Cellar fires may extend through hidden voids. Units operating above the cellar must immediately check for extension on the first floor and in the cockloft/attic area.
The choir loft is directly above the main entrance below the large rose window. A small narrow stair usually provides access to this area. This is also the area where a large pipe organ is. It is common for the pipes from this organ to partially block part of the rose window. If a fire involves the underside of the choir loft, collapse is possible (photo 10).
A clerestory is a high section of wall that contains windows above eye level. The clerestory windows are designed to admit light, fresh air, or both. In a place of worship, these walls rise above the rooflines of the lower sides where windows are located. Clerestory windows are often on the exposure 2 and 4 sides (photo 11).
Ceilings can be 60 or more feet in height. Heat and smoke conditions at ground level will not provide an accurate indication of fire conditions above. Large plaster sections can be dislodged and can fall from these great heights, striking and injuring firefighters. Use thermal imaging cameras to evaluate heat and fire conditions above. This height requires a hoseline of sufficient size (2½ inch) to adequately reach the ceiling and apply water (photo 12).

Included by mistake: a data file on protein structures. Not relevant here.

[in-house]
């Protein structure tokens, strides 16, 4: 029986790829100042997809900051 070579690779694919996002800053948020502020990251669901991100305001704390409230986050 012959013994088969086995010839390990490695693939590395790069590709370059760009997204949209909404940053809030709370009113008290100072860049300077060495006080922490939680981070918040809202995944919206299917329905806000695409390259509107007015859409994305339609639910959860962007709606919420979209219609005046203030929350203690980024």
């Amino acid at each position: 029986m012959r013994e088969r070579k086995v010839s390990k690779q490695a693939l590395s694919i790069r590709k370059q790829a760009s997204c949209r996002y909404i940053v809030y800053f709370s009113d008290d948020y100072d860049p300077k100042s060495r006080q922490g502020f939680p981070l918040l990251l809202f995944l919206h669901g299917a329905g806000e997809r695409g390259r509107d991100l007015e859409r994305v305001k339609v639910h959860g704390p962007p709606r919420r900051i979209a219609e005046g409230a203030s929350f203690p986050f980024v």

A steeple is an ornamental tapered pointed architectural structure, usually ending in a spire with a cross or other religious symbol at its tip. Steeples may be stand-alone structures erected on a roof or a tower of a place of worship, or they may be incorporated into the entrance or center of the building. They are a collapse hazard (photo 13).
A round window is often called a rose window when found in places of worship. It is sometimes covered with an unbreakable clear plastic to protect the stained glass (photo 14).
Renovated and Repurposed Structures
Places of worship can also be found in any type of renovated structure: a former factory, movie theater (photo 15), or store front. It is not feasible to describe possible renovation or features. However, use the tactics discussed here as a guide when presented with the architectural features or hazards discussed in this article.